Caitlin Barbiere, 2, plays in the driveway as her family's possessions… (John Moore, Getty Images )
The Obama administration has stepped up efforts to help homeowners refinance their mortgages, potentially bringing relief to millions of those who owe more than their homes are worth. It's an overdue step that should boost consumer spending, even if it may not avert a huge number of foreclosures. The latter problem requires more aggressive and effective loan modifications, which banks and investors have been reluctant to do — to their own detriment.
The collapse of the housing market has left an estimated 11 million Americans owing more on their mortgages than their homes are worth. Although about 70% of those "underwater" borrowers have loans with interest rates higher than are available today, their lack of collateral has prevented them from refinancing into new, more affordable loans.
On Monday, Fannie Mae, Freddie Mac and their regulator, the Federal Housing Finance Agency, announced a more ambitious refinancing program that could enable an additional 2 million underwater borrowers who are not in default to obtain new loans. Those refinancings will reduce the returns that Fannie, Freddie and other investors stood to receive from the loans, but that's the standard risk faced by those who buy mortgage-backed securities. More important, by cutting homeowners' debt payments, the refinancings should improve consumer confidence and increase spending, spurring the economy.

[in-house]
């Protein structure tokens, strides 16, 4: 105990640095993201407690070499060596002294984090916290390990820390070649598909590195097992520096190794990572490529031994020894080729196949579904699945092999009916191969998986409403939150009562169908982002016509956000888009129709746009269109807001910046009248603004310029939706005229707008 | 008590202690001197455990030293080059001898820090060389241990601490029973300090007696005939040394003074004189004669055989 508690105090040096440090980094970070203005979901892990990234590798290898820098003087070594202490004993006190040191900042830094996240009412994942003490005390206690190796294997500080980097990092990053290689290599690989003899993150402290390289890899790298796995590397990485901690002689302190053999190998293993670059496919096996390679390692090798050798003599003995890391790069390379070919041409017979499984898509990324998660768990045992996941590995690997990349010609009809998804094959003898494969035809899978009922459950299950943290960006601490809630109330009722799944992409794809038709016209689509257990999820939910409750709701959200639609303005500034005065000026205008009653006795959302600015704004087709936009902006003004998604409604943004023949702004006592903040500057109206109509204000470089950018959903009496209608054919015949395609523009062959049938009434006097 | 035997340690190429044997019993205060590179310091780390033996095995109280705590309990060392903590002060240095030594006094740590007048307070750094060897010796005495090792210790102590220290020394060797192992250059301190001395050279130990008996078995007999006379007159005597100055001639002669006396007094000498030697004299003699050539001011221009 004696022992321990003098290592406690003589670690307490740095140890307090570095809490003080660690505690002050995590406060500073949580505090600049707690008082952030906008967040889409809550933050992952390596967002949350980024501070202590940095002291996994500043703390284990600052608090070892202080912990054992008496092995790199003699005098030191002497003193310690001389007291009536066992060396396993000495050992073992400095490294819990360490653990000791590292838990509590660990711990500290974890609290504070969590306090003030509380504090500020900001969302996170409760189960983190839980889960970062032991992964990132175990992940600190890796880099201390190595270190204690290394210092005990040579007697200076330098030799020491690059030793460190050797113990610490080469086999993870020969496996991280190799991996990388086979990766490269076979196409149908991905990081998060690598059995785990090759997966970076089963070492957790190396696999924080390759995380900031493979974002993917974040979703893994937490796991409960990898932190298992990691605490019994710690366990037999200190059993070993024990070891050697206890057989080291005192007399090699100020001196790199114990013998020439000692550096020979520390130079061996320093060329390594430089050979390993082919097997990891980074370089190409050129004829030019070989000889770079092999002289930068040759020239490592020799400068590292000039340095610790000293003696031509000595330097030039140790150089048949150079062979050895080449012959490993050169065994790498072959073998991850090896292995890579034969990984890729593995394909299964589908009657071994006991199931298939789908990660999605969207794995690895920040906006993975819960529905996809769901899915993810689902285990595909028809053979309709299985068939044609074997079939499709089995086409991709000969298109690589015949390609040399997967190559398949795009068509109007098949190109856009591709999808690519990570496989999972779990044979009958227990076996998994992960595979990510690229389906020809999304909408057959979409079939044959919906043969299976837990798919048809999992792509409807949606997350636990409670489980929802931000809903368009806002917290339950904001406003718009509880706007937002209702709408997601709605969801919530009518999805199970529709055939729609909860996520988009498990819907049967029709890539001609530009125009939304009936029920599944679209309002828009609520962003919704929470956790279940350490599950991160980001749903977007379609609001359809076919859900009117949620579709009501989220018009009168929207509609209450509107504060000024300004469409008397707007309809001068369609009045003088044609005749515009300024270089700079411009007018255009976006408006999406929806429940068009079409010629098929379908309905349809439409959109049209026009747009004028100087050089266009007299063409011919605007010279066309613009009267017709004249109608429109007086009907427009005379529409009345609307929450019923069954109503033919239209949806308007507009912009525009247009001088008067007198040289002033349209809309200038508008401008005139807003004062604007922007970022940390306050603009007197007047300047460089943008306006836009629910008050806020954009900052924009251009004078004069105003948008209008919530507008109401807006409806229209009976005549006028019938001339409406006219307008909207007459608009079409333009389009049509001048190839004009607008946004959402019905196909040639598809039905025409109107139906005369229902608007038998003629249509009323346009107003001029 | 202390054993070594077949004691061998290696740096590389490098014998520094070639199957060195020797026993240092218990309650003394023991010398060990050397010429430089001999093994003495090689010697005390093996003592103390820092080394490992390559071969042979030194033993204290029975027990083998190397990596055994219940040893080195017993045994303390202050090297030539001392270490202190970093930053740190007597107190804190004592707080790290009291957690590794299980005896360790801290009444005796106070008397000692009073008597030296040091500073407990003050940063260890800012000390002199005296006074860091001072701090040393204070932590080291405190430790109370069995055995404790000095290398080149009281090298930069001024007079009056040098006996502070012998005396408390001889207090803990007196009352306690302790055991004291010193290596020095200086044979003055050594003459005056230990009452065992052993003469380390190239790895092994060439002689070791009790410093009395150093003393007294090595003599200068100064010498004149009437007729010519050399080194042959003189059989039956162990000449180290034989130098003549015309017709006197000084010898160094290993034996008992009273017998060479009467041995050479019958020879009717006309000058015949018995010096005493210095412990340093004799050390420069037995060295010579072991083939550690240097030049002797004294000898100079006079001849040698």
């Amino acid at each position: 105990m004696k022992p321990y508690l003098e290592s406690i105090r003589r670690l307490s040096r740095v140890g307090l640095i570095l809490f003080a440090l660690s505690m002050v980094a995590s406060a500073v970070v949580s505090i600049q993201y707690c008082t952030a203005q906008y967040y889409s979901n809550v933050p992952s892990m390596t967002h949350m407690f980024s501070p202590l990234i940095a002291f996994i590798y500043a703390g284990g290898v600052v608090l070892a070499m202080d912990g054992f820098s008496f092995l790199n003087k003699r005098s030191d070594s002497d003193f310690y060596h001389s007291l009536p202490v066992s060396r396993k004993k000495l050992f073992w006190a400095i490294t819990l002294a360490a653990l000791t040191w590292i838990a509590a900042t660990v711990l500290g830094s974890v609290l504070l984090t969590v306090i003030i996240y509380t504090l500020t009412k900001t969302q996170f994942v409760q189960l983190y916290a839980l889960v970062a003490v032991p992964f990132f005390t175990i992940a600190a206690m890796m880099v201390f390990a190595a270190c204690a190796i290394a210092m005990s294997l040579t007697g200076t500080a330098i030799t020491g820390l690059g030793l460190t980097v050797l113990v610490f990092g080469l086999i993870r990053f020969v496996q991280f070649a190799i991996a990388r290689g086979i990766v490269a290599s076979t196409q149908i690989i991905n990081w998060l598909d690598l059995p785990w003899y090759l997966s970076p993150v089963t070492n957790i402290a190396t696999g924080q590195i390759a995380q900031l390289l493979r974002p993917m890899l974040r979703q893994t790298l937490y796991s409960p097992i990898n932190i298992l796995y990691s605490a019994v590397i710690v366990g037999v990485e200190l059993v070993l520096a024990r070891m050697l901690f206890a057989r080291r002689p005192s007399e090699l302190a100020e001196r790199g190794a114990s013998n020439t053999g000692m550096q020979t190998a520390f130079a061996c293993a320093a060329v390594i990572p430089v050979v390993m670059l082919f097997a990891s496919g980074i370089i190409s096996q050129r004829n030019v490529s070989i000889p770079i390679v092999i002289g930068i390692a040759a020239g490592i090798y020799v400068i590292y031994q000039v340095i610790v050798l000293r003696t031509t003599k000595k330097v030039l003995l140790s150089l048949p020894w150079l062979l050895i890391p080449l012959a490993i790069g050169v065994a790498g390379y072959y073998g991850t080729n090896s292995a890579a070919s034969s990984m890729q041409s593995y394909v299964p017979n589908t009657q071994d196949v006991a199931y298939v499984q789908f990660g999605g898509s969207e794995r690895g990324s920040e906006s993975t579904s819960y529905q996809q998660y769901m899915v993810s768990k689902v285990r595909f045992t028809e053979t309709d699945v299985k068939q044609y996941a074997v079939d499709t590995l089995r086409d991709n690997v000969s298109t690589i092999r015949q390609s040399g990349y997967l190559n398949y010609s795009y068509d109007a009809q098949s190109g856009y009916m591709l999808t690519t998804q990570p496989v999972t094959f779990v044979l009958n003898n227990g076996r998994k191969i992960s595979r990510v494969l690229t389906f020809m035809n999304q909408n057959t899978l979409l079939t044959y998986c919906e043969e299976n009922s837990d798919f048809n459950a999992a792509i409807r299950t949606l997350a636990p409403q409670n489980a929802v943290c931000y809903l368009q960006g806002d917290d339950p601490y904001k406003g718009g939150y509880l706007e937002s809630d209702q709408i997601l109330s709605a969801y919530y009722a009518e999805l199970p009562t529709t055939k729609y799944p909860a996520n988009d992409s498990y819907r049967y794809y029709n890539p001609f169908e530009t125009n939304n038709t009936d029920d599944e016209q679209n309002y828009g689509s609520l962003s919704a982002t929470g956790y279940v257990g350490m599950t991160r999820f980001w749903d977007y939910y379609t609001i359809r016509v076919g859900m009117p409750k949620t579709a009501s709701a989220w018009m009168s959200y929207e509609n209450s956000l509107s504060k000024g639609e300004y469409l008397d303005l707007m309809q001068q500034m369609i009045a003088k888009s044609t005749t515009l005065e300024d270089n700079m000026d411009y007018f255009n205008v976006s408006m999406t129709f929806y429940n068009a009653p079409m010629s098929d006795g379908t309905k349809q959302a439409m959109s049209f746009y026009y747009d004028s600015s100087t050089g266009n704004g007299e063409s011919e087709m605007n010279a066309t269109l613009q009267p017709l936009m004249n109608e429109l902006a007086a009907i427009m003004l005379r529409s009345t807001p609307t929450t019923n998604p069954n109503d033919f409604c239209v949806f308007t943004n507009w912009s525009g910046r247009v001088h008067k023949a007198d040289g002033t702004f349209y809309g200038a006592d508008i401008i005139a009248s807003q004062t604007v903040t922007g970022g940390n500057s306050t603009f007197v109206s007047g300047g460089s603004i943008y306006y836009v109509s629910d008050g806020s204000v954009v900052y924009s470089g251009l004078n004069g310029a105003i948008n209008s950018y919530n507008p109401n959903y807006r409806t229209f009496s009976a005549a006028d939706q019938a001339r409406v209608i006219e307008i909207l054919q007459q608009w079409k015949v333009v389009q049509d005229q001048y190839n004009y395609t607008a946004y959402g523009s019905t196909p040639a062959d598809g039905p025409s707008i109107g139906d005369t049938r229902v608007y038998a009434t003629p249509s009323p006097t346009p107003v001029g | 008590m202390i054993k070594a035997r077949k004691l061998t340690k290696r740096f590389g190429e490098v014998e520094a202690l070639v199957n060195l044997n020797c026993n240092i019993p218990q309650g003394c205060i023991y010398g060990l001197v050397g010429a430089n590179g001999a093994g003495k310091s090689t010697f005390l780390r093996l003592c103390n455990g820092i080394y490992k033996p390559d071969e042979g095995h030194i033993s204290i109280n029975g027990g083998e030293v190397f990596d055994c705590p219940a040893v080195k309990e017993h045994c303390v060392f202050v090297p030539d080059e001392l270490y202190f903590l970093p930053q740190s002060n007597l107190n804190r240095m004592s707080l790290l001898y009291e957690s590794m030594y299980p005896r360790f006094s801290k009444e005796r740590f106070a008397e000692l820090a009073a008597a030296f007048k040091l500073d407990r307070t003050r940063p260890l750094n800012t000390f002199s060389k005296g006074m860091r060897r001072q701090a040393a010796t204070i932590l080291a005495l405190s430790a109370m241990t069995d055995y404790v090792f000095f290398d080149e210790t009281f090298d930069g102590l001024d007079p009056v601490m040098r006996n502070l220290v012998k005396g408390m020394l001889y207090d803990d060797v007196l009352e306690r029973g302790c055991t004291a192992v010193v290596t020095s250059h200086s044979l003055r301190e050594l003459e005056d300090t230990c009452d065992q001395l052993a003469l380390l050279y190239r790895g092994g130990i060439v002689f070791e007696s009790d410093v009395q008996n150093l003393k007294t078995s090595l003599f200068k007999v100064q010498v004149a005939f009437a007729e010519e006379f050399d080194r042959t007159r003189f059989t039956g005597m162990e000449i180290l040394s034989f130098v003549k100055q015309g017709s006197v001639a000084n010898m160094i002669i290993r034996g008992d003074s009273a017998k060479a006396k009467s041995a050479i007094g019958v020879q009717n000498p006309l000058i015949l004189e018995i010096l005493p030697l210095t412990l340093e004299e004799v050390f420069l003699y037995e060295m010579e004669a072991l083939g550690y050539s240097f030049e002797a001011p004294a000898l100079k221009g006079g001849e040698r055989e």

The reduction in monthly payments should also prevent some homeowners who aren't in default today from going into foreclosure. But it won't provide much help for the estimated 2.2 million borrowers Moody's Analytics expects to lose their homes in 2012. Lenders could cut their losses significantly by modifying mortgages to lower the monthly payments of defaulting borrowers, and they've tried a number of techniques with limited success. But they've balked at what analysts say would be the most effective step — writing off part of the borrower's debt — because it has a higher upfront cost. Lenders also say there's a moral hazard in bailing out borrowers who can't pay off their debts.
Granted, bailed-out banks are experts when it comes to moral hazard. But it's hard to draw clear lines of blame for the housing bubble between the enablers and the enabled, and there's no shortage of homeowners whose property values and incomes have collapsed through no fault of their own. And it's telling that Fannie, Freddie and most of the major national banks have refused to participate in a California program that offers to pay half the cost of principal reductions for lower- and moderate-income homeowners with a demonstrable hardship, such as a severe illness or a layoff. What moral hazard do those cases pose?
There's some hope that state prosecutors, who are pursuing mortgage fraud claims against the major banks, will persuade them to commit billions of dollars to writing off some of the debt owed by borrowers. Those write-downs, which would occur only when they cost lenders less than foreclosing, could prove the feasability and value of principal reductions. But Fannie and Freddie, which also were rescued by Washington, need to be persuaded as well — by the administration or Congress.